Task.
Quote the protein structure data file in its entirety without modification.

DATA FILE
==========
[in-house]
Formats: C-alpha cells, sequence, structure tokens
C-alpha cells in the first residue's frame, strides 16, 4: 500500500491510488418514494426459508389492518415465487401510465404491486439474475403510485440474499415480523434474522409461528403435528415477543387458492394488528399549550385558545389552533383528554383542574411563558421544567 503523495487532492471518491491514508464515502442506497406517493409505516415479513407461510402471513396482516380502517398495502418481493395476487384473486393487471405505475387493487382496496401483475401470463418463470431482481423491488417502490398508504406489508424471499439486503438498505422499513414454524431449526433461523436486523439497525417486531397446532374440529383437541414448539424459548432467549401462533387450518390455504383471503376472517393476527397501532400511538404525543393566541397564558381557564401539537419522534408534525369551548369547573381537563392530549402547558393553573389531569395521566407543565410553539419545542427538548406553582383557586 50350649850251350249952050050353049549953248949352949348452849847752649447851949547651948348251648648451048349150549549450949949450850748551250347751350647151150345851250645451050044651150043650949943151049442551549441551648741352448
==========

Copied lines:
[in-house]
Formats: C-alpha cells, sequence, structure tokens
C-alpha cells in the first residue's frame, strides 16, 4: 500500500491510488418514494426459508389492518415465487401510465404491486439474475403510485440474499415480523434474522409461528403435528415477543387458492394488528399549550385558545389552533383528554383542574411563558421544567 503523495487532492471518491491514508464515502442506497406517493409505516415479513407461510402471513396482516380502517398495502418481493395476487384473486393487471405505475387493487382496496401483475401470463418463470431482481423491488417502490398508504406489508424471499439486503438498505422499513414454524431449526433461523436486523439497525417486531397446532374440529383437541414448539424459548432467549401462533387450518390455504383471503376472517393476527397501532400511538404525543393566541397564558381557564401539537419522534408534525369551548369547573381537563392530549402547558393553573389531569395521566407543565410553539419545542427538548406553582383557586 50350649850251350249952050050353049549953248949352949348452849847752649447851949547651948348251648648451048349150549549450949949450850748551250347751350647151150345851250645451050044651150043650949943151049442551549441551648741352448